Blue is the Warmest Colour


It’s rare that you walk away from a romance, and feel something new, something raw. We, as moviegoers, have been trained to accept the same heartwarming clichés, “not-so-surprising” plot twists, the sugar-coated fairy tale ending as a necessary ingredient to the romantic genre. Blue is the Warmest Colour takes this genre, turns it inside out, unravels it, and forces us to reconsider not just the nature of the genre itself, but to wholly reconsider our feelings about love, life and relationships.


The film centers on Adele (played by Adele Exarchopoulos), a teenage girl living in France whose sexual awakening occurs upon meeting a slightly older, slightly blue-haired, Emma (played by Lea Seydoux). The two exchange glances on the street, which leads to a chance, encounter at a lesbian bar, which then leads to a full blown love affair. At three hours long, the film allows us to see the entirety of their relationship: from meeting the parents, to eventually moving in together, to the day-to-day disasters that make up the fabric of any relationship. While we follow Adele most closely throughout the film, it is their relationship which serves as the focal point of the entire narrative – we watch it pulse, push, and stutter, like a living organism all on its own. Every moment between these two women, whether in bed, eating a breakfast, or simply walking the streets of Paris, serves to build our perception of a love story that is on one hand unique and on the other completely familiar. In this way, the tiniest touches and sparsest conversations between Emma and Adele become fundamental to the suspense of the story, and so we analyze every seemingly small moment between the two. We build stakes which are heavy and weighted with our own fears and anxieties about the impossibility of true happiness, for them or for ourselves.


A lot has been written about the very explicit sex scenes that accompany the film – and they are, indeed, explicit. One of the more discussed scenes lasts almost 12 minutes and does not shield us from any moment of the intimate, almost animalistic act of Emma and Adele making love. While I would agree that the film is certainly not suitable for young children, or even teenagers (it is currently stamped with an NC17 rating for this very reason), I found these scenes to be necessary elements of this candid portrayal of romance. It would be disingenuous to observe the entirety of a relationship without seeing one of the most fundamental, and universal aspects of intimacy. Sex is important, it always has been and it always will be. While we typically treat sex scenes in films as ellipses; they often suggest what will happen in lieu of showing anything in its entirety, Blue gives us the opportunity to  witness one of the most intimate and purest portrayals of female sexuality. It is raw, primal, exhausting, maybe even pornographic. However, it is above all else, honest. It does not flaunt sexuality for sexuality’s sake, but uses it to help us understand the almost mystical connection between Adele and Emma, and how sexuality is such an essential part of their love, and of ours.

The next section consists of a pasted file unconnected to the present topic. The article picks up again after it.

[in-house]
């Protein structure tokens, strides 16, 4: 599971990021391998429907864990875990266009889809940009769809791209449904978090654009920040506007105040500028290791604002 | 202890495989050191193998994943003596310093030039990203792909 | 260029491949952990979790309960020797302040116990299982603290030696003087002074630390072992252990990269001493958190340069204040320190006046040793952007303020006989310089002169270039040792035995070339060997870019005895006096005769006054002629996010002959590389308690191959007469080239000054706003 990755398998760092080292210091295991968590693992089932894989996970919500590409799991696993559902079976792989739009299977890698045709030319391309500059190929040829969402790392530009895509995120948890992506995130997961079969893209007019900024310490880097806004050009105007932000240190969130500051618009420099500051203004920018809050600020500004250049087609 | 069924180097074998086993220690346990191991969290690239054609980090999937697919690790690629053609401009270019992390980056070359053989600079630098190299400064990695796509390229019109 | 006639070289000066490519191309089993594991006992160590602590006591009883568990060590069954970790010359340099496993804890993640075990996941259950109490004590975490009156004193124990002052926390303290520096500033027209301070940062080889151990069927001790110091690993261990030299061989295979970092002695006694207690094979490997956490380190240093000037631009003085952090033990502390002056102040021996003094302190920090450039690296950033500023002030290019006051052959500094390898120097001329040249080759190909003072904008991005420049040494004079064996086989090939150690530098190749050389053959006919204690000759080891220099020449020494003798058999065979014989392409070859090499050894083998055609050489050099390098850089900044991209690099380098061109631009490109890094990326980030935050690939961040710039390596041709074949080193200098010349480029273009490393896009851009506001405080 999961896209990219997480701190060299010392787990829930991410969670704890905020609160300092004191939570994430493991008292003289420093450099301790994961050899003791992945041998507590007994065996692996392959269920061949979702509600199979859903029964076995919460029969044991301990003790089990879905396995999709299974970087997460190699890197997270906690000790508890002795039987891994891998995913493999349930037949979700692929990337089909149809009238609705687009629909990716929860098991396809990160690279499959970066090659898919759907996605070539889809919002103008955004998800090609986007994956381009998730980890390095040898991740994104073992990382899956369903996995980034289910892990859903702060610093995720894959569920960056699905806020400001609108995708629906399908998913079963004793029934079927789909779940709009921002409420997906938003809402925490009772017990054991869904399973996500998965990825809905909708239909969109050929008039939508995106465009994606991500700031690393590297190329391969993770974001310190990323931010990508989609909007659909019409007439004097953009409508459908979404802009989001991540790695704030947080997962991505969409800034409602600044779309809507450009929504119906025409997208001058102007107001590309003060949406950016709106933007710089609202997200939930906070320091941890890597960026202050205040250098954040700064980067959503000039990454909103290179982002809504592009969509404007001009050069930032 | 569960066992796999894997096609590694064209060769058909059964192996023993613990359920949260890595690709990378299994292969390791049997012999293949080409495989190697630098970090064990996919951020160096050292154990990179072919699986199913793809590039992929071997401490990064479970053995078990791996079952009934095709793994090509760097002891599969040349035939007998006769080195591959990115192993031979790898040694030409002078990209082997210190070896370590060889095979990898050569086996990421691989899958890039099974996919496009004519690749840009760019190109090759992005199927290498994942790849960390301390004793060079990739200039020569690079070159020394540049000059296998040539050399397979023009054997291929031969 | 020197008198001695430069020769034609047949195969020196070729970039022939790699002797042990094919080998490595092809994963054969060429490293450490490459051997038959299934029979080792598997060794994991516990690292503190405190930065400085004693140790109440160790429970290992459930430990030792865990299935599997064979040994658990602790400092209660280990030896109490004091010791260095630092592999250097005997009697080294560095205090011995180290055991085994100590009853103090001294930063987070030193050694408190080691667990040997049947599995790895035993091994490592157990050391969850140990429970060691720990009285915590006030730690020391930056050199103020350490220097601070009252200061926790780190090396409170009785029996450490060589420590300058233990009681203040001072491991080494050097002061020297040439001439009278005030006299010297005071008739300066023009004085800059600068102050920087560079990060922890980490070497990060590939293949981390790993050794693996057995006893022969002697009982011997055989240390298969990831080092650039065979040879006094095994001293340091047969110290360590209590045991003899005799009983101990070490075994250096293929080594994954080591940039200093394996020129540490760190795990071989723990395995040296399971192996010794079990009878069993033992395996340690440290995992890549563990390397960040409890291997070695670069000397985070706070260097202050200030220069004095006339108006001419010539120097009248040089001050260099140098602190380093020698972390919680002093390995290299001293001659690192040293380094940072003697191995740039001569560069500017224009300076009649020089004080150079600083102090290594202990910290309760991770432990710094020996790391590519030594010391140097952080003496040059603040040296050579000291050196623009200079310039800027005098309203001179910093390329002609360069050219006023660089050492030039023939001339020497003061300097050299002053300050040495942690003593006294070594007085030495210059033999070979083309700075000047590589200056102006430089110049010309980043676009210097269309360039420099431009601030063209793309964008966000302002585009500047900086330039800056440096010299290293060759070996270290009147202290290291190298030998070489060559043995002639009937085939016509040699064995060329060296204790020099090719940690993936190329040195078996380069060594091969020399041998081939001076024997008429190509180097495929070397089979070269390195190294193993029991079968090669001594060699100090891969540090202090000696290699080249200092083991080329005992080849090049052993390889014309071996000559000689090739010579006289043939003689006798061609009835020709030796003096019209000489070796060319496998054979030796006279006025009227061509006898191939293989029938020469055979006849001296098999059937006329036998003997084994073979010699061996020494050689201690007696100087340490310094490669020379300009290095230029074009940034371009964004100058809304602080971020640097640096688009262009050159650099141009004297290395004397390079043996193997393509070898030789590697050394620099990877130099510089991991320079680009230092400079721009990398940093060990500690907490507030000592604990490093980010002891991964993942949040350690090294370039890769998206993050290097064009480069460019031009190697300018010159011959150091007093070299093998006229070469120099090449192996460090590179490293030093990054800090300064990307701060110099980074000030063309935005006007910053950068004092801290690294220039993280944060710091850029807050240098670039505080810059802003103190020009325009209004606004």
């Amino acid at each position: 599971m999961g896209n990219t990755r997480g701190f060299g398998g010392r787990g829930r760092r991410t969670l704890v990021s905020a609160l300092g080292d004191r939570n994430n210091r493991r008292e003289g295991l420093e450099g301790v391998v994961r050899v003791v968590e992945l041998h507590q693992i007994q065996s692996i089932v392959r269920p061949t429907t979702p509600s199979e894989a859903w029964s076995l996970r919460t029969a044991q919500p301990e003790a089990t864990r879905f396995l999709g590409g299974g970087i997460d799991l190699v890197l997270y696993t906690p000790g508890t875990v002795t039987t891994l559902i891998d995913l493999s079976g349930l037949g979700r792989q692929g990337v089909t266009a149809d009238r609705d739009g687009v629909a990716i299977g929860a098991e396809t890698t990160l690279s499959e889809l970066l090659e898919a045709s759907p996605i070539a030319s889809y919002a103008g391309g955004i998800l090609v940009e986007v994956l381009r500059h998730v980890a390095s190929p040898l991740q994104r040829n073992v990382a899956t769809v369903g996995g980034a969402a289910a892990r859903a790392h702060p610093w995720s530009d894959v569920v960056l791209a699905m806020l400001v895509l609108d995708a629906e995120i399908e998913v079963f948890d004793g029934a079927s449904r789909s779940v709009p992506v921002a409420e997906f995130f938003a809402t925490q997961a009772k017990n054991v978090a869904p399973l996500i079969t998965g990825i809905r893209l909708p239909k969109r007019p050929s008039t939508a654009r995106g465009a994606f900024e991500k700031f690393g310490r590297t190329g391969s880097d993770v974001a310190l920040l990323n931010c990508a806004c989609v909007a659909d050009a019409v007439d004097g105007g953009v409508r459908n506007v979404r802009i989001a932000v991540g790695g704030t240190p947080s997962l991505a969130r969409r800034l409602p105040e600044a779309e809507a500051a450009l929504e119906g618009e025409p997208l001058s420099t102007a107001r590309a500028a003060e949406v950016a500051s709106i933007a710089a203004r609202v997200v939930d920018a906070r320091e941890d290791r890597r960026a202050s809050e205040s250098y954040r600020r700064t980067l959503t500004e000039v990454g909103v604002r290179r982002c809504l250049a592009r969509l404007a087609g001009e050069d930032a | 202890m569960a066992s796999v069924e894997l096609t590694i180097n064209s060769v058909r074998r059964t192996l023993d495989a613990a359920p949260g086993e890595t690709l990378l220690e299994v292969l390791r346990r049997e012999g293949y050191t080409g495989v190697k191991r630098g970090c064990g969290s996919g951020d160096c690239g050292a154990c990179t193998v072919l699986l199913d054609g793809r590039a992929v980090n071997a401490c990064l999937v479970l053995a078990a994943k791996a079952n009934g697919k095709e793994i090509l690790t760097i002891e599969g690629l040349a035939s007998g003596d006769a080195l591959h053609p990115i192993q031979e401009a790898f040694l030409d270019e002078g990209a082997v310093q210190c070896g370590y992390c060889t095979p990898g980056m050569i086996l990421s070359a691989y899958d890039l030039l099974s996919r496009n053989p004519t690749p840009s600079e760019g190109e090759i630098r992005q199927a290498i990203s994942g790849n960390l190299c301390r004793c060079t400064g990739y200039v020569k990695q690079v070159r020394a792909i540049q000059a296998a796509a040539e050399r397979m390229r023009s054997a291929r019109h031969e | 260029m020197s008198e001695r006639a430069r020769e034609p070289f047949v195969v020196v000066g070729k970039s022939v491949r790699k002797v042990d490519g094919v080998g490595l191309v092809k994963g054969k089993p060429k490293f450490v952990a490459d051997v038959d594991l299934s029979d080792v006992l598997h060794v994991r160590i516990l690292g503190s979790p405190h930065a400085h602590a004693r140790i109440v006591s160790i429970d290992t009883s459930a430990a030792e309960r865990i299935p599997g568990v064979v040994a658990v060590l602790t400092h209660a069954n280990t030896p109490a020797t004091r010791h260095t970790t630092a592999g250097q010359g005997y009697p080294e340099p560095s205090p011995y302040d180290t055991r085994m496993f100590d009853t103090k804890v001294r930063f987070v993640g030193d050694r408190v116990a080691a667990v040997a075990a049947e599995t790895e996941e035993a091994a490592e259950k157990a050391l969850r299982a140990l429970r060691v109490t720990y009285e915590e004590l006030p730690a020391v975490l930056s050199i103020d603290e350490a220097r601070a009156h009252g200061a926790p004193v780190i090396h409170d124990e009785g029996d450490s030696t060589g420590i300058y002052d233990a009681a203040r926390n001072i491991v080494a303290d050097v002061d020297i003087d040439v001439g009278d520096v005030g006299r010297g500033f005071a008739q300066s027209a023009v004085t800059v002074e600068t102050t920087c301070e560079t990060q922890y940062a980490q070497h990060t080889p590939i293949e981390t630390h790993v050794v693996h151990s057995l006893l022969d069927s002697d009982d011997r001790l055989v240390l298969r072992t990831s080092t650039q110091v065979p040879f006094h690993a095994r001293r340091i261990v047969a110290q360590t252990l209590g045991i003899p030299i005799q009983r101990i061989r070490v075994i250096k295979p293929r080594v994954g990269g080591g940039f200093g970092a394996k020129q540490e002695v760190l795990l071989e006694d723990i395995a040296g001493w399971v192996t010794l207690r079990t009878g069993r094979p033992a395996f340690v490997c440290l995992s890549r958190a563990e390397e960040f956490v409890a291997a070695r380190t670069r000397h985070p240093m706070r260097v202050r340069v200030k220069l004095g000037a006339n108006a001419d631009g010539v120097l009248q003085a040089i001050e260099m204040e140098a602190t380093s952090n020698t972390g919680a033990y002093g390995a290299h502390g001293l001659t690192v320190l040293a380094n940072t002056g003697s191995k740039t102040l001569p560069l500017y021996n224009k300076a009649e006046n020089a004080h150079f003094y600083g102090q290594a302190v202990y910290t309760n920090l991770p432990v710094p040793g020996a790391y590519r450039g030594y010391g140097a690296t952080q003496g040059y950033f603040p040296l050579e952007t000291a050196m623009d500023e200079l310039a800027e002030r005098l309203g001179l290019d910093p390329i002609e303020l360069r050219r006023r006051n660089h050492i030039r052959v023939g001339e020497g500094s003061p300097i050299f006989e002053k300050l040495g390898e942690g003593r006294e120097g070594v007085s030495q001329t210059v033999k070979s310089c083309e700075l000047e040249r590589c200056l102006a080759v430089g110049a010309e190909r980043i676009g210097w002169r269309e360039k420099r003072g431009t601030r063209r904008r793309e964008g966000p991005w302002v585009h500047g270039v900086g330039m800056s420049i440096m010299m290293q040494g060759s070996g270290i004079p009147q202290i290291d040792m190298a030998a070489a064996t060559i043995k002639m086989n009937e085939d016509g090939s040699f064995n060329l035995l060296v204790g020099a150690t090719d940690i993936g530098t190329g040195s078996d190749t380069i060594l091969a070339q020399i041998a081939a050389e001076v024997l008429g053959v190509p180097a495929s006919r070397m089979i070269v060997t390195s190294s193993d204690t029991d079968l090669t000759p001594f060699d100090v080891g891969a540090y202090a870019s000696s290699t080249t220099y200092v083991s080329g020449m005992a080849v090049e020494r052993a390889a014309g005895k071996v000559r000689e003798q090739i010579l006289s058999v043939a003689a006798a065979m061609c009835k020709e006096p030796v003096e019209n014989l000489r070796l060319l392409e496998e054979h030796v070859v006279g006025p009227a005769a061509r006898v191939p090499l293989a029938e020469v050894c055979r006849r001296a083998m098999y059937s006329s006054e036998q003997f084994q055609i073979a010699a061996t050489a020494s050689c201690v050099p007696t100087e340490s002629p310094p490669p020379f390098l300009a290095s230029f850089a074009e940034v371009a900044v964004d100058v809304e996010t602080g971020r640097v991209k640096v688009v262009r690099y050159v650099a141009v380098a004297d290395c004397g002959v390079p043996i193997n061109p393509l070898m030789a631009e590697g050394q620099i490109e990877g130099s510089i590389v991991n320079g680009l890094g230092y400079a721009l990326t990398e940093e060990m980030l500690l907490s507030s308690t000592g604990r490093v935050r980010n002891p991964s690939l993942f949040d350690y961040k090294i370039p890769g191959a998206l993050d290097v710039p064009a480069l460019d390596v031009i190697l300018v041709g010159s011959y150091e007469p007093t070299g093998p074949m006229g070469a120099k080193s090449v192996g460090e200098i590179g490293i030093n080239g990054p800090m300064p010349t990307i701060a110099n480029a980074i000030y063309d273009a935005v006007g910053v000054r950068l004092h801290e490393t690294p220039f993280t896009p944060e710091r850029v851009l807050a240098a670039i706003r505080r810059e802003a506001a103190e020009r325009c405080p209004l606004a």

Lea Seydoux has always been a favorite actress of mine – and she does not disappoint in her role as Emma. She is driven, sexy, and serious, and her appeal leaps off of the screen immediately. However, it is the newcomer Alex Exarchopoulos who truly stood out. She is so emotionally available that she foregoes her own obvious beauty in favor of emotional and  often ugly extremes. When she cries snot covers her mouth and nose, and her eyes widen with insecurity. When she’s happy she throws her hair up in a messy bun which allows for loose locks to cover her face and neck in a way that’s not aesthetically pleasing, but youthful and real. She is the very image of a young girl in love – outwardly secure and sure of herself, but often with a deeply troubling undercurrent of insecurity that manifests itself in the way she walks, talks, and even glances at others in the periphery.

Blue 1

The final acts of the film are some of the most poignant, and powerful that I have seen in a long time. They frame everything that has come before in a pragmatic, almost matter-of-fact light that is at once tragic and necessary. The film does not end with ease, neither does it offer up any answers to the lingering questions that we, the audience, may have. It does not even fulfill our desire for a typically happy-ending  Instead, it does what is most valuable – it forces us to reflect, to compare, and to react. It is deeply saddening and incredibly frustrating – it is awkward. It is filled with regret as well as hope. It is beautiful and messy. It is unsatisfying and totally justified. It is just like intimacy. It is, just like love.

Written By: Sarah Dunn who is 25 and has been living in New York City for the past 8 years. A graduate of Columbia Film Studies program, she is a film-fanatic, trailer-obsessed lover of movies, and currently works as a post-production supervisor for Treehouse Pictures. She’s been known to comb through entire TV series on Netflix in a day, knows far too much about feminist film theory, and consistently prefers to dump her M&Ms inside her popcorn rather than eat them separately.